Bringing the Economy Home

What Gov. Otter Meant When He Said “No” To Expanding Medicaid Eligibility

Emilie Ritter Saunders / StateImpact

Dr. Ted Epperly is the Program Director of the Family Medicine Residency of Idaho.

Gov. C.L. “Butch” Otter said in Monday’s State of the State address that he doesn’t believe Idaho should expand Medicaid eligibility.  “There is broad agreement that the existing Medicaid program is broken,” he said.

That wasn’t all the governor had to say on the issue.  He mentioned a new responsibility for Idaho Department of Health and Welfare Director Richard Armstrong.  “I’m asking Director Armstrong to lead an effort to flesh out a plan for changing Idaho’s system with an eye toward the potential costs, savings and economic impact,” he said.  “I hope to return in 2014 with specific proposals based on that work.”

That left a few people, this reporter included, scratching their heads.  What does that mean, exactly? 

The panel Gov. Otter created to study a possible expansion of Medicaid unanimously supported expanding eligibility, but it also issued two conditions.  The group’s final report to the governor says the Medicaid plan should have “built-in accountability requirements.”  It also recommends Idaho’s health care delivery system be redesigned to create incentives for quality rather than frequent care.

Director Armstrong says it’s now his charge to develop a plan that follows through on those recommendations.

“The way I’m going to pursue it is to build out a proposal that really does detail the inner workings of the various components of the recommendation,” he says.  That proposal will lay out how the state will move away from fee-for-service health care to value-based health care, and also create a benefit plan that holds those enrolled in the program more accountable, he says.  Ideas that have been floated include establishing a low monthly premium for coverage, for example.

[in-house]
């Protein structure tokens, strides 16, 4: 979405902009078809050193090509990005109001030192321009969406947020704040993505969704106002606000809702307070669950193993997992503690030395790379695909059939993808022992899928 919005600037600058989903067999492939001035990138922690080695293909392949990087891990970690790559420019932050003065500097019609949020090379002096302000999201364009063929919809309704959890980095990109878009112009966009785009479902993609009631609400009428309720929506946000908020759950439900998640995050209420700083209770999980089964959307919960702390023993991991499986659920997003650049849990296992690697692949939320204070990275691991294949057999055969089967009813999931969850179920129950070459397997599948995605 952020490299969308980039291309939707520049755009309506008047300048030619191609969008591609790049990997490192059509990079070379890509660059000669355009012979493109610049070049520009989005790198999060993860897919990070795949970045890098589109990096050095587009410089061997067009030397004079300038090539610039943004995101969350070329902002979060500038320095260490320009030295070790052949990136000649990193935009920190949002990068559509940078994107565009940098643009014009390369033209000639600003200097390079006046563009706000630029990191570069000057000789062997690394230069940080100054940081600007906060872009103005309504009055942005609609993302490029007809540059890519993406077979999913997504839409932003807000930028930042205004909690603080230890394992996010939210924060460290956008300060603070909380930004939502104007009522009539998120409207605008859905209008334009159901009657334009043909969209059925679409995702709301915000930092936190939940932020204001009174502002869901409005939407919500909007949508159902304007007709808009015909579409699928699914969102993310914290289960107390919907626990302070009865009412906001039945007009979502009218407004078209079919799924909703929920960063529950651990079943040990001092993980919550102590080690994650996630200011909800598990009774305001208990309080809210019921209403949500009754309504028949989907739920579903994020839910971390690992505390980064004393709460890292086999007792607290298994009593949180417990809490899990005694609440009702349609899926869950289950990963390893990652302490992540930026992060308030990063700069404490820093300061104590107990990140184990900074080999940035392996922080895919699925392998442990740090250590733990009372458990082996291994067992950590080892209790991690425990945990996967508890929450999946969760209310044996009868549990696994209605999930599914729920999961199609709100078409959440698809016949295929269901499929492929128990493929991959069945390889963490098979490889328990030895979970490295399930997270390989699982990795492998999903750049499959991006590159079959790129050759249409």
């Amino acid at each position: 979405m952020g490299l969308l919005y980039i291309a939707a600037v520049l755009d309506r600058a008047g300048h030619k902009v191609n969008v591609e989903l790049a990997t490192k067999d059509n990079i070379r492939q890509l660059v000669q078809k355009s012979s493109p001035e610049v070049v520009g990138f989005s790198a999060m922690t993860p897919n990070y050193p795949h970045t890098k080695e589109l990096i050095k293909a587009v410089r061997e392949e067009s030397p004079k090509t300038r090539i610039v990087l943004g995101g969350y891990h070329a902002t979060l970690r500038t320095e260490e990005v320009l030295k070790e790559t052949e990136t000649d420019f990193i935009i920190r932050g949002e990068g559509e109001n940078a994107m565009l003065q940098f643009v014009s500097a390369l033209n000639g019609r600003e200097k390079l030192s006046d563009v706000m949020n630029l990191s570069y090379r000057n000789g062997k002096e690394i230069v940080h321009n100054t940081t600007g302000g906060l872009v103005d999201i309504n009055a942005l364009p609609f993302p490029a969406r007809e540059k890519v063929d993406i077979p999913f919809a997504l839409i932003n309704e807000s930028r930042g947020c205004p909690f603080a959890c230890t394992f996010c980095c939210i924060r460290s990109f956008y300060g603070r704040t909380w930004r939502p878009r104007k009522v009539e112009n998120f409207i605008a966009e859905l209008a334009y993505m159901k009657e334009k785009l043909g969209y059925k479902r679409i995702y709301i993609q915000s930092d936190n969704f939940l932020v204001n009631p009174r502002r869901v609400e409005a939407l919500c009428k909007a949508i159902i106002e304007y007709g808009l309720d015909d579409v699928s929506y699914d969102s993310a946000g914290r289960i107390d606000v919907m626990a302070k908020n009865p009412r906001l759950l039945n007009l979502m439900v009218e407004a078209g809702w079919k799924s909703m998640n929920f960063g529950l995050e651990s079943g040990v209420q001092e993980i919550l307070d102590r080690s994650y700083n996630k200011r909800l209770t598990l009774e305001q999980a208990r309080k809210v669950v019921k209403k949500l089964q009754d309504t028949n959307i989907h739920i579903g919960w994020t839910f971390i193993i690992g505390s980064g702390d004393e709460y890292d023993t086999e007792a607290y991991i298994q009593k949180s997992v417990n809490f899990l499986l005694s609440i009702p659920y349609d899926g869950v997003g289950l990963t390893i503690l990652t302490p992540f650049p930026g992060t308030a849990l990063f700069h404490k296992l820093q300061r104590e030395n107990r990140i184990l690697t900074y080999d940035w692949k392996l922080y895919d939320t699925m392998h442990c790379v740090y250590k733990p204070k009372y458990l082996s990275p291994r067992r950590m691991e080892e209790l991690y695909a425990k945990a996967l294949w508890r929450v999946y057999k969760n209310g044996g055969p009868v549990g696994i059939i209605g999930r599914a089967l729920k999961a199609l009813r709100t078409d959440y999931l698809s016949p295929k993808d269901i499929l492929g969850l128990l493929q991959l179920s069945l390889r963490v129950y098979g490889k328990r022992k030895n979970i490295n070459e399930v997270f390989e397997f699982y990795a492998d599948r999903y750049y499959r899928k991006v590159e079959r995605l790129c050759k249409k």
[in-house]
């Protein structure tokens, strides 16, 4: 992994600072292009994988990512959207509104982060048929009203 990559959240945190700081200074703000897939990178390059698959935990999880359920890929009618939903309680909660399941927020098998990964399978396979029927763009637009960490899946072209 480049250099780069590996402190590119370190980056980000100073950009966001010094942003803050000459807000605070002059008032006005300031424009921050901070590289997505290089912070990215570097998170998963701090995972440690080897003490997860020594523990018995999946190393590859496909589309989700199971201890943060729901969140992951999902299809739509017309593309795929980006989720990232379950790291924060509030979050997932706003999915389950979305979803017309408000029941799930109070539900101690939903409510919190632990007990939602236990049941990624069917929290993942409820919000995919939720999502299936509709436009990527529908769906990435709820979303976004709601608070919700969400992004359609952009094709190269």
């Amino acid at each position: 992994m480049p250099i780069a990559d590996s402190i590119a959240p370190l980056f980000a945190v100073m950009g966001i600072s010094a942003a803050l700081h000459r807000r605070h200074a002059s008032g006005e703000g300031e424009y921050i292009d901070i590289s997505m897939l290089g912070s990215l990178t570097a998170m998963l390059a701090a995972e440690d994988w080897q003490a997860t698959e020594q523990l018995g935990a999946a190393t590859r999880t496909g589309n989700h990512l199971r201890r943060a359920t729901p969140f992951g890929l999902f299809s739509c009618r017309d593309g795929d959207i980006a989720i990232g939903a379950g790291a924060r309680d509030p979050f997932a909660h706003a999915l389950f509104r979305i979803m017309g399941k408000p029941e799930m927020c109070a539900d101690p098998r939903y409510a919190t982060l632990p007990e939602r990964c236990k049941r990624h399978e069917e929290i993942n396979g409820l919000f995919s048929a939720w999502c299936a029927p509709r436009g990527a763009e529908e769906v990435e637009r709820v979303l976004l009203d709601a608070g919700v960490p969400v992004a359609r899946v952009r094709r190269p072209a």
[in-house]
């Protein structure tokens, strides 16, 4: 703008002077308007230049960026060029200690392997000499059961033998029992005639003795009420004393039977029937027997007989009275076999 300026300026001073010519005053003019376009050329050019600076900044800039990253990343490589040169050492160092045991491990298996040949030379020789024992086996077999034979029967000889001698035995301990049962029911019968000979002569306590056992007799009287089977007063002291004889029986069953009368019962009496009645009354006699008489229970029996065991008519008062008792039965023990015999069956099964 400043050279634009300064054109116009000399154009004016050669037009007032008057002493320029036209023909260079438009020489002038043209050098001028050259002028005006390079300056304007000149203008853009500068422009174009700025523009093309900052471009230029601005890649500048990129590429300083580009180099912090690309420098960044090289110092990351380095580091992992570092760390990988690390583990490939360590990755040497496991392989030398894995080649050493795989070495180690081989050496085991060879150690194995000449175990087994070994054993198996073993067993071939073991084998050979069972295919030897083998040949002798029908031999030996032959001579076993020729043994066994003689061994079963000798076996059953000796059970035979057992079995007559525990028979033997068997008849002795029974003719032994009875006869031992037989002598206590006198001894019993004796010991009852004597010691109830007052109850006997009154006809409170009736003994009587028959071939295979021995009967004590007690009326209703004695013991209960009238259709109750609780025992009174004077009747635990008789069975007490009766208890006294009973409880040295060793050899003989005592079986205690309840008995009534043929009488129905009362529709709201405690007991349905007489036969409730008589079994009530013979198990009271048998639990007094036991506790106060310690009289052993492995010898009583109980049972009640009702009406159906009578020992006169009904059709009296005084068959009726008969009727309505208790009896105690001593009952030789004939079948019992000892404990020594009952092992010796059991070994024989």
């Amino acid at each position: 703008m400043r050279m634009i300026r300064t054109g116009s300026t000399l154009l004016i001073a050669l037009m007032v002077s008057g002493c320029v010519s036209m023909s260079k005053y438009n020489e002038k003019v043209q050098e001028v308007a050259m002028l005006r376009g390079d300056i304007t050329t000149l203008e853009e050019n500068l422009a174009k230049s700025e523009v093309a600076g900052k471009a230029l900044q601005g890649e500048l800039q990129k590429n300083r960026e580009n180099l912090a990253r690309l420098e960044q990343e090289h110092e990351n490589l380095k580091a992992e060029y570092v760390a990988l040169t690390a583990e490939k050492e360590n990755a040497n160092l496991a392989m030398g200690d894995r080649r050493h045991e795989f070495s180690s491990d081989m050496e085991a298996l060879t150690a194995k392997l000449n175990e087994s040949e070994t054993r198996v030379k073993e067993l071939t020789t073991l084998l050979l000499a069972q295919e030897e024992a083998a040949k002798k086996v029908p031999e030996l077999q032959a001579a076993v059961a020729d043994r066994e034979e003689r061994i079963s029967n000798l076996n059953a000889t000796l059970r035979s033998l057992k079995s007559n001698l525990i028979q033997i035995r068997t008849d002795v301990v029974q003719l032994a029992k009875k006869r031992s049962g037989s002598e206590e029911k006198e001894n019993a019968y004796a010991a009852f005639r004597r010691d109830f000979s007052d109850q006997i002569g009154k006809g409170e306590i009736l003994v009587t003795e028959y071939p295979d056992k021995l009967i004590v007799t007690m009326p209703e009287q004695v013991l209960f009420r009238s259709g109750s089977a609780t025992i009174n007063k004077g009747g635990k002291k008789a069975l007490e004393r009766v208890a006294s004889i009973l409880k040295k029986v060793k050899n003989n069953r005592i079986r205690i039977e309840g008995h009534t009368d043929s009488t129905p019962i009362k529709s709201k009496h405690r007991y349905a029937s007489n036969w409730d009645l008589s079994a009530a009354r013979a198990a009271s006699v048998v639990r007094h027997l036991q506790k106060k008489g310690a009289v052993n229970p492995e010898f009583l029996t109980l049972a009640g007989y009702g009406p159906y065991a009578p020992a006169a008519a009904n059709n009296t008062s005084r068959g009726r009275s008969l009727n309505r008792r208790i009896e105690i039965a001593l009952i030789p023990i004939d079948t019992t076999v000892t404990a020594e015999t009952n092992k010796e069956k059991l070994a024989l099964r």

But the state does not have the luxury of designing its own program however it sees fit.

Under the Affordable Care Act, the federal government initially would cover 100 percent of the costs of Medicaid expansion, phased down to 90 percent by 2020.  Moreover, according to an analysis by consulting group Milliman, the Medicaid expansion would save the state and counties  $6 million over the next 10 years.  The state could not afford to expand Medicaid eligibility without federal funds.  Consequently, Armstrong says, the state is asking the federal Centers for Medicare & Medicaid Services (CMS) for guidance.  “Whatever we do has to be with the approval of CMS,” Armstrong says.

Dr. Ted Epperly, director of the Family Medicine Residency of Idaho, says he’s disappointed by the governor’s decision that the Legislature should take no action on the Medicaid expansion this year.  Epperly was a member of Gov. Otter’s workgroup, and cast one of the 15 votes in favor of expanding Medicaid eligibility for low-income adults.

“I do believe Gov. Otter has something in mind,” he says.  “The problem I see with this is that the clock is ticking.”  He points out the federal government will pick up the full cost of expanding Medicaid eligibility for a limited time.

“Every day we wait, we lose federal funding to expand health care to many Idahoans,” he says.


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